“Kitsch Me If You Can”
October 12th, 2011
As we drew closer to the season premiere of Bravo’s Work of Art, I began to get very nervous.
Last summer, I wrote a number of pieces that I think accurately capture my general obsession with this show, a complex and enormously flawed exercise that revealed things about the artifice of reality programming, the perils of reality editing, and the challenge of combining reality competition structure with something as purely subjective as fine art. However, while these difficulties may make it problematic within the fine art community, as a television critic I found Work of Art to be one of the most truly satisfying reality series I had ever seen. Each episode showed us something new about the artist, and their personal narratives were constructed, deconstructed, and reconstructed numerous times over the course of the season. So whether I was writing about the show at large, or about two of its contestants (Miles Mendenhall and Jaclyn Santos), I had a lot to say.
Sadly, I will not have time to say as much this fall simply due to time constraints, but going into tonight’s premiere I wondered if I was going to have anything to say at all. For some reason I became profoundly worried as of late that the show wouldn’t be able to catch lightning in a bottle twice, especially since it didn’t seem like the show did so on purpose last time around. The tension that once sat at the center of the show could easily be diffused with a production staff now aware of the series’ flaws, and a set of contestants who fully understand what it is that the show is trying to accomplish.
While I have not seen beyond tonight’s premiere, I feel as though I can state with some authority that all has not been lost. “Kitsch Me If You Can” is an extremely strong opener, managing to introduce the artists while simultaneously focusing almost exclusively on their process rather than their personalities. Although “The Sucklord” may be larger than life, for the most part the cast seems to consist of artists with points of view who will be tested and tested again over the course of the competition.
And the results, at least in tonight’s finale, were pretty fantastic.
During the opening of the episode, as last season’s “self-portrait” introduction process (which I think is a great idea) is repeated, Bayete explains how his self-portrait, taken from his bio video, is him talking to himself about whether or not he should be on a reality show. It’s one of the only instances where the artifice of the competition is called into question, and the Sucklord (yes, that is actually a person) states the truth quite succinctly: the part of Bayete who was against being on a reality show clearly lost.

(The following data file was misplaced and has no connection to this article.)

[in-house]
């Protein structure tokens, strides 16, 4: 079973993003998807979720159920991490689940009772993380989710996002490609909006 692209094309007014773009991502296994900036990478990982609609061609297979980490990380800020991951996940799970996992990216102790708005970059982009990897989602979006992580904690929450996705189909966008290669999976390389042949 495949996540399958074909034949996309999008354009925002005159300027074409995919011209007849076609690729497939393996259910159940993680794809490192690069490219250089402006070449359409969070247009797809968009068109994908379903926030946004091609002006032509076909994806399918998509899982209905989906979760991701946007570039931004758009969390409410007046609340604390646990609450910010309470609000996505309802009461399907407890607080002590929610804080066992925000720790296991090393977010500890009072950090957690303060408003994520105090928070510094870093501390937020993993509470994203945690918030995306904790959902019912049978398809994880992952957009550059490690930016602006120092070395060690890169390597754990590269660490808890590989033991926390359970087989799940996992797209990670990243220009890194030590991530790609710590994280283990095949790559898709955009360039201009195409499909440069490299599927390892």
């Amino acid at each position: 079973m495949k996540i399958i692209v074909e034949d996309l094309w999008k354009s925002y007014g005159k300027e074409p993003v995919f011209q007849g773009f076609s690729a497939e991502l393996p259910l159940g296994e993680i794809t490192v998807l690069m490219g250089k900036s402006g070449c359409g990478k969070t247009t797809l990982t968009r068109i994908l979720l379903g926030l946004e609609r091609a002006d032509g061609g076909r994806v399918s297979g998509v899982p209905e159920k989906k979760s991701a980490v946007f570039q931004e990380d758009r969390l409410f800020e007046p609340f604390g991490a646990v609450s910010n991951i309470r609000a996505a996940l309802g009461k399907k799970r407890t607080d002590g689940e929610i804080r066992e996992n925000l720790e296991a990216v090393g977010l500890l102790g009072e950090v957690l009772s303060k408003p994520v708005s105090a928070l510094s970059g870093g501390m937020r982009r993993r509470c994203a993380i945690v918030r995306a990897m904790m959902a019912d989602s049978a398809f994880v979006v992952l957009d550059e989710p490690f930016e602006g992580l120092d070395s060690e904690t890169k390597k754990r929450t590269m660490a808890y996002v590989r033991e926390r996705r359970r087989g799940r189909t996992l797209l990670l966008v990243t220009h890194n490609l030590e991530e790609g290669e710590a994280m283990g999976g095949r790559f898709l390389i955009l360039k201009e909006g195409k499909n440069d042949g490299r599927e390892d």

Last season, you could sense that no one quite knew what was going on, and so the show immediately dove into conflict between contestants (forced, in that instance, by the “Portraiture of a fellow contestant” challenge). Here, it seems like the show understands that it is those internal dialogues that hold the most value, and which will serve as the foundation for the season’s narratives. While interpersonal conflict can drive an individual episode’s drama, it cannot drive a season’s: for that, you need to be able to dive into each contestant’s process and start to understand what makes them tick.
While I have no doubt that the seasonal preview I avoided at the end of the episode featured plenty of interpersonal conflict, the real point of the show can be found in “Kitsch Me If You Can.” While I’m not entirely convinced that the show’s contestants are particularly strong this year, and some reruns from earlier today made me realize how much I liked that cast once you filtered it down to Nicole, Miles, Abdi, Peregrine and Jaclyn (not that the other contestants were awful, just less driven by narrative), the show seems to understand the best way to provide a window into their process. We’re given just enough autobiographical information to paint our own image, and then the rest of the work is largely done with their works of art rather than their interactions with other artists.
This is perhaps especially true with this challenge, as it is a variant on the Project Runway or Top Chef initial challenges which ask contestants to show the judges something of yourself within a certain framework. Here, the kitschy artwork serves as a starting point, and then the episode becomes about how each of them approaches this challenge, conceives of a vision, and executes that vision. There is no big twist to be found, nor is there really any drama within the challenge itself. It is each artist against themselves, a battle that many reality shows features but few are able to highlight with this much depth.